Regis Prograis has grandiose plans to mirror in the moves of his hero Marvin Hagler.
In 1980, Hagler was on the cusp of star status but without the designation of being a champion. He had fought outside of the United States just once, and Alan Minter stood in his way to solidify his name in the sport. Hagler travelled to Wembley Arena in London and promptly demolished Minter in three rounds to win the WBA, WBC, The Ring and lineal middleweight titles.
On Saturday, Prograis (24-0, 20 KOs), the WBA super lightweight champion, will fight outside of the U.S for the first time in his career when he travels to the O2 Arena in London to take on Taylor (15-0, 12 KOs), the 140-pound IBF champion in a unification fight. The match, which will stream on DAZN, marks the final fight of the World Boxing Super Series, and the winner will claim the Ali Trophy in addition to the vacant 140 pound Ring Magazine title.
“I’ve always dreamed about going to London and fighting there. A lot of people say ‘it’s a dream,’ but this really was my dream,” Prograis told BoxingScene.com. “I’m just so excited. I just can’t wait. My personal history is being made right now.
“My idol Marvin Hagler did it, and so will I. My legacy is being built right now, one fight at a time. Most fighters don’t get this kind of opportunity, and I’m getting it in my 25th fight. I started boxing at 17, and I’m fighting for all of these things already.”
Prograis will be superseding overseas staples as the main headliner instead of Dereck Chisora vs. David Price and Ricky Burns vs. Lee Selby. He realizes that hardly anyone in the stadium will be rooting for him when he faces off against the Scotish southpaw in Taylor.
“It’s a stacked card and it’s going to be a big crowd,” said Prograis. “On fight night, I won’t be the one nervous. He’ll be the one that’s nervous because all of his people will be there for him. For me, it might be 10-to-15 people.”
Prograis said he won’t let the moment and magnitude of the event overtake his emotions and distract him from the task at hand. The Bayou boxer got a taste of being the man in the building in July 2018 when he took on Juan Jose Velasco in his hometown in New Orleans.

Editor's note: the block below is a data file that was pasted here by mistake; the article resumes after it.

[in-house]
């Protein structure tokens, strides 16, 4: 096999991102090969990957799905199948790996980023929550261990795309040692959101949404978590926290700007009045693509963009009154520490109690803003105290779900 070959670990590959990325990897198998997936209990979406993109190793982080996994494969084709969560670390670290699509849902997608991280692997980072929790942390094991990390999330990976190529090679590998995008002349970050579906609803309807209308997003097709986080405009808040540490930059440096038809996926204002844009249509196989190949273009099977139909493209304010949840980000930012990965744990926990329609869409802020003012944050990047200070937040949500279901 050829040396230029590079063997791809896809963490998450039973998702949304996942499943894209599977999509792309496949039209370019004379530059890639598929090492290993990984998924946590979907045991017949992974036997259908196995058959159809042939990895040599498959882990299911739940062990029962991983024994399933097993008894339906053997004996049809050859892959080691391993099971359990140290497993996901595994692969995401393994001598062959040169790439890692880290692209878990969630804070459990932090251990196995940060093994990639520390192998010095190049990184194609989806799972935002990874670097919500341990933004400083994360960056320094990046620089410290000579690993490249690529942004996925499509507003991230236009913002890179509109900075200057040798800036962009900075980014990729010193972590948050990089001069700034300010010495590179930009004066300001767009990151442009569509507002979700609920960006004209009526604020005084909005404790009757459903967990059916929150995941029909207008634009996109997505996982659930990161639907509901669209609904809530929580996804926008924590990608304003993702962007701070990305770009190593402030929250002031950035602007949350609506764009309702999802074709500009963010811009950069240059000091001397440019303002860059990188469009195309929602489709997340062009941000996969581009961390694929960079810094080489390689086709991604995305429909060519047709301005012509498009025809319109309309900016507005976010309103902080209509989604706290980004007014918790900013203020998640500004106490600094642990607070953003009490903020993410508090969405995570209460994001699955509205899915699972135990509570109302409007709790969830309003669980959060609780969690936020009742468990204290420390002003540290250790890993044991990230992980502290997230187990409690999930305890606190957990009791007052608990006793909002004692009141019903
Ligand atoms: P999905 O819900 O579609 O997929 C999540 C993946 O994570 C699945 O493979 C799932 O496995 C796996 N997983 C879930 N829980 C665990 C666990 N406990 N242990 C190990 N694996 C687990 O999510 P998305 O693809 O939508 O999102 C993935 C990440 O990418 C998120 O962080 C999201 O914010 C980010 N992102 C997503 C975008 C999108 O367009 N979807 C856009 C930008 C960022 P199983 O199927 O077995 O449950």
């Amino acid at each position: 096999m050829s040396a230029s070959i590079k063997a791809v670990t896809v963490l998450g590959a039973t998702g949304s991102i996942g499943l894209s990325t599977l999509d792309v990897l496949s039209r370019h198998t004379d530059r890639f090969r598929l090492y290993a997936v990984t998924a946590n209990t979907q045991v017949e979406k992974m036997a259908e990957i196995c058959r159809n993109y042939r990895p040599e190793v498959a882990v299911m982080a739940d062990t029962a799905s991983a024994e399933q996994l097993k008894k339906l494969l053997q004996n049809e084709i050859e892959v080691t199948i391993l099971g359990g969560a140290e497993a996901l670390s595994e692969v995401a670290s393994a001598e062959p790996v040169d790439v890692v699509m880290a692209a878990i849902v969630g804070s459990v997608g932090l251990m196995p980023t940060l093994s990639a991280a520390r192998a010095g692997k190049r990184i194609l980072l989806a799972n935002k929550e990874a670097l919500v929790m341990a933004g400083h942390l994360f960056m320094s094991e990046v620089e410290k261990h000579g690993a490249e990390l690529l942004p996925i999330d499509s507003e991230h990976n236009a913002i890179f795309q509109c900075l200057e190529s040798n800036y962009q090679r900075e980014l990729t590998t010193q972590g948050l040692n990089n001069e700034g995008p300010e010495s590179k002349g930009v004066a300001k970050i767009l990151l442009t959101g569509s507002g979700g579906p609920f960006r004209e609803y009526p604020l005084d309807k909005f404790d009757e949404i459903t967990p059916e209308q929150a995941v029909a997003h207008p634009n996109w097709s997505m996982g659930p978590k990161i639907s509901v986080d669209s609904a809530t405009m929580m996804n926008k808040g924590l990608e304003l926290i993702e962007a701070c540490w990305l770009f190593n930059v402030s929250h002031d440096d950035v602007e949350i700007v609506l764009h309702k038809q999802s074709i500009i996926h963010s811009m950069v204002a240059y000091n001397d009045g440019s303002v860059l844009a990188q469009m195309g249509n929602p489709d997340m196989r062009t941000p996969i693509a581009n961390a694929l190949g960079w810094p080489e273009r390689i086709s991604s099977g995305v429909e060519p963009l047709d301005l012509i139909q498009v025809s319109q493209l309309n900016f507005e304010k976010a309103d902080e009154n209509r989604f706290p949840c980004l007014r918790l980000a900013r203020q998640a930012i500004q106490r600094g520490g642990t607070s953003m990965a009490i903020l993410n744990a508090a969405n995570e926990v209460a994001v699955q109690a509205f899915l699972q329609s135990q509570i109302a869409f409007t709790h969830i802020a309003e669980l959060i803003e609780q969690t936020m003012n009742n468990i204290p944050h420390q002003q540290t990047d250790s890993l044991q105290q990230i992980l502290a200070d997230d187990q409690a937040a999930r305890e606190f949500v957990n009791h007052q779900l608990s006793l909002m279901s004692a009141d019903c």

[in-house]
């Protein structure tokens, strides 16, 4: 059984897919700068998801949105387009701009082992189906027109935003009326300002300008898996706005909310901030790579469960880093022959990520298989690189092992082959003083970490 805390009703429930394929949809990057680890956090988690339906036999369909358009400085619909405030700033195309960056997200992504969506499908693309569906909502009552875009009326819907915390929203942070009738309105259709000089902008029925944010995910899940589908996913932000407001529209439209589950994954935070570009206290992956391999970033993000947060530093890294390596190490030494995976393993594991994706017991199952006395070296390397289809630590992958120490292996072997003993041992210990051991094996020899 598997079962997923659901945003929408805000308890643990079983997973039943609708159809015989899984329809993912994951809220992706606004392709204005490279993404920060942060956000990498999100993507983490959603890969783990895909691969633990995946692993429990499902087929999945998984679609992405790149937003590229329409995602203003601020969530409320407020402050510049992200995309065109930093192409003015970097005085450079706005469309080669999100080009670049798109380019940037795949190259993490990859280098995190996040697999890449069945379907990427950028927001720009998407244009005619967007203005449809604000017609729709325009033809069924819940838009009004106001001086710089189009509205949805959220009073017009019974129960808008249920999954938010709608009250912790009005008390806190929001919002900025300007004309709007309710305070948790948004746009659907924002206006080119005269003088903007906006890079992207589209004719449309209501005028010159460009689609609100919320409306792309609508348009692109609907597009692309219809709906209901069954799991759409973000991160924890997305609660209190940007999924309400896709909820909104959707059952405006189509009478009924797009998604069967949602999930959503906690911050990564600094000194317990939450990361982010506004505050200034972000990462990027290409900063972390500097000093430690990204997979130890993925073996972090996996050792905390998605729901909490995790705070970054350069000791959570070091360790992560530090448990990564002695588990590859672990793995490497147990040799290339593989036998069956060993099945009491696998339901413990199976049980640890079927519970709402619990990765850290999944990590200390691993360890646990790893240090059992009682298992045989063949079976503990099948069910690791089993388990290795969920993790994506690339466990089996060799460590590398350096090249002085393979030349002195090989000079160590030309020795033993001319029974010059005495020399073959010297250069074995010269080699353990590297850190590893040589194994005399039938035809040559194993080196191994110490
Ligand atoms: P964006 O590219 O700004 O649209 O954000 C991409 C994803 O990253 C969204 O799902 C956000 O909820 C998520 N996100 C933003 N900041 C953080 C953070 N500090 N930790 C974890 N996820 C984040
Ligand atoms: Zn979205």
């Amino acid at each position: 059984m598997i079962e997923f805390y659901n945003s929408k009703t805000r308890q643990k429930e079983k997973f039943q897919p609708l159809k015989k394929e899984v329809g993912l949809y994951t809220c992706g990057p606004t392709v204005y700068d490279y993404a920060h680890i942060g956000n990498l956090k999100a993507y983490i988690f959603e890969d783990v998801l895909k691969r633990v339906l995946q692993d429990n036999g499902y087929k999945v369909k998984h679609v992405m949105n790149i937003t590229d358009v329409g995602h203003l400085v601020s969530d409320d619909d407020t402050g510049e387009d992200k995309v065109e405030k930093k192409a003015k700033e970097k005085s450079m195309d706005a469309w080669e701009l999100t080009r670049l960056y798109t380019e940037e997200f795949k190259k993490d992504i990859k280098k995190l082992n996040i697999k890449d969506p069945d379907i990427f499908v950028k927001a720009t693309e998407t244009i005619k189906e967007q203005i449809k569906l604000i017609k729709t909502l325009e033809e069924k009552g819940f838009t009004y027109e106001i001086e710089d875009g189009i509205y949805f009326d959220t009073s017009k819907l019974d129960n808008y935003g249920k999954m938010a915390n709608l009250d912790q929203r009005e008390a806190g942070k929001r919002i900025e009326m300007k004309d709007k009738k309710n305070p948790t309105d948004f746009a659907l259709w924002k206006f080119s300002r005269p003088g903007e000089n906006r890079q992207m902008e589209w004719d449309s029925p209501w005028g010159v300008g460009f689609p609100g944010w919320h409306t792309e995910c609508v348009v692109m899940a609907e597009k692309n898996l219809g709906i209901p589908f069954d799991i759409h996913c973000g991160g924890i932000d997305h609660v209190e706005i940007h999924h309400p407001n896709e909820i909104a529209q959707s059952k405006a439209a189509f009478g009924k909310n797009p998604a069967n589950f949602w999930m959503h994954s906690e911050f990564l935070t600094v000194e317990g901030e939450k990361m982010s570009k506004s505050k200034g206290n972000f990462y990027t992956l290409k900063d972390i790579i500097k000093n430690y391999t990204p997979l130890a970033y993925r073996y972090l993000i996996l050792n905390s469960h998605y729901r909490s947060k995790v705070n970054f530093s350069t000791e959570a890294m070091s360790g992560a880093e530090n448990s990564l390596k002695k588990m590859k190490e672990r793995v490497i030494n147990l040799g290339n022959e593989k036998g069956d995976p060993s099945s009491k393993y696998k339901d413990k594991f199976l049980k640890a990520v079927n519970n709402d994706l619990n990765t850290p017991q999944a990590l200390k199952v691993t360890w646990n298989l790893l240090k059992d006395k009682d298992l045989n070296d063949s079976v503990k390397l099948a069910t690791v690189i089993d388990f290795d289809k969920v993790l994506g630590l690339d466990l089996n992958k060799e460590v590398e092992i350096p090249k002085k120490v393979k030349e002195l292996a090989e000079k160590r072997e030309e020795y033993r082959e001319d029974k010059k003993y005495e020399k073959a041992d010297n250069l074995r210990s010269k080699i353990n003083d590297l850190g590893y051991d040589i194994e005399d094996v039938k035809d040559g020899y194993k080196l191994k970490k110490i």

“I was just nervous because everybody was there to see me. My whole city, everybody that I ever knew, was there that night,” said Prograis. “I was watching the promo video with the historic highlights on the big screen, like a fan. I was just in a trance. When it was over, it hit me, like damn, I’m the main event. These people are here to watch me.
“Walking into the ring, I was real nervous. If it was a better fighter than Velasco, it would have been a big difference that night. After that, I was more relaxed. It was a mental thing, and then I knocked him down and knocked him out.”
Now that he’s gotten the big-time-buzz-of-a-crowd bug out of his system, Prograis plans to dispense Taylor and unify the division with hopes of a 2020 showdown against Jose Ramirez, the WBC and WBO super lightweight crown holder.
Both fighters and their camps have been going at it tit-for-tat on Twitter over the last year, and Prograis wants to prove who is the best — and accomplish the feat of collecting all of the belts just like Hagler did at middleweight in the 1980s.
“My goal is to be the undisputed and unified champion at 140 pounds,” said Prograis.
Manouk Akopyan is a sports journalist and member of the Boxing Writers Assn. of America since 2011. He has written for the likes of the Guardian, USA Today, Philadelphia Inquirer, Men’s Health and NFL.com and currently does TV commentary for combat sports programming that airs on Fox Sports. He can be reached on Twitter, Instagram, LinkedIn and YouTube at @ManoukAkopyan or via email at email@example.com.